Sunday, February 22, 2009

Symbol: mule

The mule is a symbol that is repeated throughout the novel. At the beginning of the novel, Nanny tells Janie that "woman is de mule uh de world." Mules are animals that are bought to do labor. Similarly, throughout the novel Jodie is "bought" by different men. The motif of a mule is repeated to show that women are not treated well. They are treated like animals instead.
The first time a mule appears in the novel is during Janie's marriage to Logan. She marries Logan because she seems to have no other choice, much like a mule has no choice when he is bought. Soon Logan commands that Janie help him do the plowing, and he leaves to by a second mule that she can handle. Logan is degrading towards Janie and treats her like his possession, not like a wife.
The symbol of a mule appears again during Janie's marriage to Joe. During this time a man in town, Matt Bonner, buys a mule that he works to death. Janie protests and so her husband, Joe, buys the mule from Matt. Again, the mule symbolizes Joe's ownership of Janie. Joe is constantly putting down Janie in front of the other men in town. When Janie finally stands up for herself, it causes havoc and ruins her marriage even more than it already was.
The mule is Hurston's way of showing that women should be treated better. They are not animals that can be bought to do labor. I am interested to see what happens with Janie and Tea Cake and see if the mule motif shows up again.


  1. I really like this idea of the mule being a symbol of how women. I also was thinking of this symbol but had a hard time putting my thoughts down on the subject.

    Another aspect that I found interesting is the choice to use a mule as the symbol instead of say a donkey, ox or horse. I am probably reading into this way to much but I always think of mules as almost odd ducks in that they are neither horses nor donkeys. I wonder if Hurston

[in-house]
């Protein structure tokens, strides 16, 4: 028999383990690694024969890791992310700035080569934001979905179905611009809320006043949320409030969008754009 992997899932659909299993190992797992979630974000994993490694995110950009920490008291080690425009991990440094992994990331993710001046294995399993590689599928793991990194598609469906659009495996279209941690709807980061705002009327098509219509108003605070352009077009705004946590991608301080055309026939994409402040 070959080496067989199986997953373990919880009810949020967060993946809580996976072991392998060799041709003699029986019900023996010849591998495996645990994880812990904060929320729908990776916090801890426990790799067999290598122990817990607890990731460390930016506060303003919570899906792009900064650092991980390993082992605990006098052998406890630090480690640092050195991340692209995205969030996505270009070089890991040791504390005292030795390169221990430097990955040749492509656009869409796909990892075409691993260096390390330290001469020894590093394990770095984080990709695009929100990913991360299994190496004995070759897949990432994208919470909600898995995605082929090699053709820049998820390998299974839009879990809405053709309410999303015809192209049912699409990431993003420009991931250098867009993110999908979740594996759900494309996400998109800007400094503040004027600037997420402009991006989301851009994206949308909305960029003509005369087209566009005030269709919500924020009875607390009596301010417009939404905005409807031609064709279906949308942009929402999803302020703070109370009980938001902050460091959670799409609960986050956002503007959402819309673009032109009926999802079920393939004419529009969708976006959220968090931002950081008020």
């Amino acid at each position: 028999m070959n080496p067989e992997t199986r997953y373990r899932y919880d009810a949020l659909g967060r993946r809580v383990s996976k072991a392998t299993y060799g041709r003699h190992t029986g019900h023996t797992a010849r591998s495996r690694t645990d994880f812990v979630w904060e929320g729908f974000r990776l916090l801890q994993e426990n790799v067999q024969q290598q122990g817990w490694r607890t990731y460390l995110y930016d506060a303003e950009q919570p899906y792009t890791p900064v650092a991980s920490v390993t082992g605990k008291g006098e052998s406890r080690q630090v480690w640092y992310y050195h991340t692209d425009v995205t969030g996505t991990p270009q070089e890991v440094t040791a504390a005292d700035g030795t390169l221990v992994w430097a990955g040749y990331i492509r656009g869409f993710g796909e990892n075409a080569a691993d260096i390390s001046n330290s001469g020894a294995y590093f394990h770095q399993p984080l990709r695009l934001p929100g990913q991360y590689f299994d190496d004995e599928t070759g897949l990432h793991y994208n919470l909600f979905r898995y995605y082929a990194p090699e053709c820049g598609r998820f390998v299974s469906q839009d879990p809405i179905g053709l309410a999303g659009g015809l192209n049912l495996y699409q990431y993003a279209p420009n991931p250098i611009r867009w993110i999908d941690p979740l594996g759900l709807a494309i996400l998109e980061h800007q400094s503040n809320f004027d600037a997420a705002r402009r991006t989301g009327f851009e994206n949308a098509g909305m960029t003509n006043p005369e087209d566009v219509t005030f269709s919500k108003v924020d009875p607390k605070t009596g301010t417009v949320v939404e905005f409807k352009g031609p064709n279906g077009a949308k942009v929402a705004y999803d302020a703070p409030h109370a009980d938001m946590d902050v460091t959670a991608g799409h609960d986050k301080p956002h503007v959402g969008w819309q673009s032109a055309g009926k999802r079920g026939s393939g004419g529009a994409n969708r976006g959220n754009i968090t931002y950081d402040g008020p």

feels that she as a woman does not fit into society. Also, mules are really surprisingly intelligent which I think also plays a role into why they are used as a symbol in this novel. -Erin :)

  2. I agree with all that you said Rachel. After reading your entry I picked up on possibly some foreshadowing...possibly. What does it say about women when the mule sold by Matt Bonner to Jody dies? Will the women's cause die off eventually? The town does hold a service for the mule, but is it only because Jody praised the mule based off of what Janie said. I feel like there is a lot to think about when it comes to the mule symbol.

    One other thing, by Jody buying the mule from Matt Bonner he ultimately becomes the final owner. This reinforces Jody's dominant quality within society.

  3. I agree completely with Rachel's use of the mule as a motif. Janie is "bought" by her husbands and then worked hard by them. It is as if they want to get their money's worth out of her, just as a farmer would a mule. When she was married to Logan he worked her on the farm. When she married Joe, he worked her in the store. In both marriages Janie was treated as if she were an animal rather than a woman. I think that Rachel did a great job describing this motif.

  4. Another thought I had on the subject of a mule is that mules cannot reproduce, and that, to me, symbolized that woman were not expected to make anything of their lives. Instead they are a pack animal used to carry everyone else's burden.

    Also mules are a cross between a horse and a donkey, and that reminded me of Janie being biracial.

    I think everyone else hit on all the other connections I made, and I really agree with everything they said =)

  5. dead on, home gurl. GOT EM! was there any mule symbolism in Janie's time spent in the care of Tea Cake that yal know of?